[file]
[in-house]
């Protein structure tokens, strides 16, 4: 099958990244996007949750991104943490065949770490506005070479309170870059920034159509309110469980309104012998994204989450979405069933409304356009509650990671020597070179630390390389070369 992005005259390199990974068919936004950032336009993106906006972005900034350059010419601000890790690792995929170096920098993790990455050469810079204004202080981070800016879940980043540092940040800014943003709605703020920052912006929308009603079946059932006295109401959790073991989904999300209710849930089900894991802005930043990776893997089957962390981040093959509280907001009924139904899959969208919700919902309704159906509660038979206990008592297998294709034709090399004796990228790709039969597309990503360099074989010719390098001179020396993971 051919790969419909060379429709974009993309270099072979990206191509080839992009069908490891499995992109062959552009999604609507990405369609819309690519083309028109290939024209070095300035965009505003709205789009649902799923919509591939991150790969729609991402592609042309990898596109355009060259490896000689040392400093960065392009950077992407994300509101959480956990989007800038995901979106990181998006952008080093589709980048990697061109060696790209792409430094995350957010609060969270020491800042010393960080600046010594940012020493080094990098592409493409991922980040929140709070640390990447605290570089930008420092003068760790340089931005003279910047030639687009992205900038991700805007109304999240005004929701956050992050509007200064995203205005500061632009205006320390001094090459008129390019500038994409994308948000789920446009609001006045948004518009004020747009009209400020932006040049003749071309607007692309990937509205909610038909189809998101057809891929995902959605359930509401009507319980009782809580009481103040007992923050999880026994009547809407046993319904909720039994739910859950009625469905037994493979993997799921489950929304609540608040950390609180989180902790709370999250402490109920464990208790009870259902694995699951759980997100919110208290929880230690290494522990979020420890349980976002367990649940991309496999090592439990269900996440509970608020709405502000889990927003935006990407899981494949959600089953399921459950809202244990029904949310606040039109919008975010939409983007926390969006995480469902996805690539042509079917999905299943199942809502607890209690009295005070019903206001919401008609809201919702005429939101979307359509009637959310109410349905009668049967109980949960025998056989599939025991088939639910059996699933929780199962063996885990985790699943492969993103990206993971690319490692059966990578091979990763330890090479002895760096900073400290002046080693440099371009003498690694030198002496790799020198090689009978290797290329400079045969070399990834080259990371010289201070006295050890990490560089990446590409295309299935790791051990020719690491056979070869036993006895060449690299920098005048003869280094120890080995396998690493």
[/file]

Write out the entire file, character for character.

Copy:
[in-house]
């Protein structure tokens, strides 16, 4: 099958990244996007949750991104943490065949770490506005070479309170870059920034159509309110469980309104012998994204989450979405069933409304356009509650990671020597070179630390390389070369 992005005259390199990974068919936004950032336009993106906006972005900034350059010419601000890790690792995929170096920098993790990455050469810079204004202080981070800016879940980043540092940040800014943003709605703020920052912006929308009603079946059932006295109401959790073991989904999300209710849930089900894991802005930043990776893997089957962390981040093959509280907001009924139904899959969208919700919902309704159906509660038979206990008592297998294709034709090399004796990228790709039969597309990503360099074989010719390098001179020396993971 051919790969419909060379429709974009993309270099072979990206191509080839992009069908490891499995992109062959552009999604609507990405369609819309690519083309028109290939024209070095300035965009505003709205789009649902799923919509591939991150790969729609991402592609042309990898596109355009060259490896000689040392400093960065392009950077992407994300509101959480956990989007800038995901979106990181998006952008080093589709980048990697061109060696790209792409430094995350957010609060969270020491800042010393960080600046010594940012020493080094990098592409493409991922980040929140709070640390990447605290570089930008420092003068760790340089931005003279910047030639687009992205900038991700805007109304999240005004929701956050992050509007200064995203205005500061632009205006320390001094090459008129390019500038994409994308948000789920446009609001006045948004518009004020747009009209400020932006040049003749071309607007692309990937509205909610038909189809998101057809891929995902959605359930509401009507319980009782809580009481103040007992923050999880026994009547809407046993319904909720039994739910859950009625469905037994493979993997799921489950929304609540608040950390609180989180902790709370999250402490109920464990208790009870259902694995699951759980997100919110208290929880230690290494522990979020420890349980976002367990649940991309496999090592439990269900996440509970608020709405502000889990927003935006990407899981494949959600089953399921459950809202244990029904949310606040039109919008975010939409983007926390969006995480469902996805690539042509079917999905299943199942809502607890209690009295005070019903206001919401008609809201919702005429939101979307359509009637959310109410349905009668049967109980949960025998056989599939025991088939639910059996699933929780199962063996885990985790699943492969993103990206993971690319490692059966990578091979990763330890090479002895760096900073400290002046080693440099371009003498690694030198002496790799020198090689009978290797290329400079045969070399990834080259990371010289201070006295050890990490560089990446590409295309299935790791051990020719690491056979070869036993006895060449690299920098005048003869280094120890080995396998690493």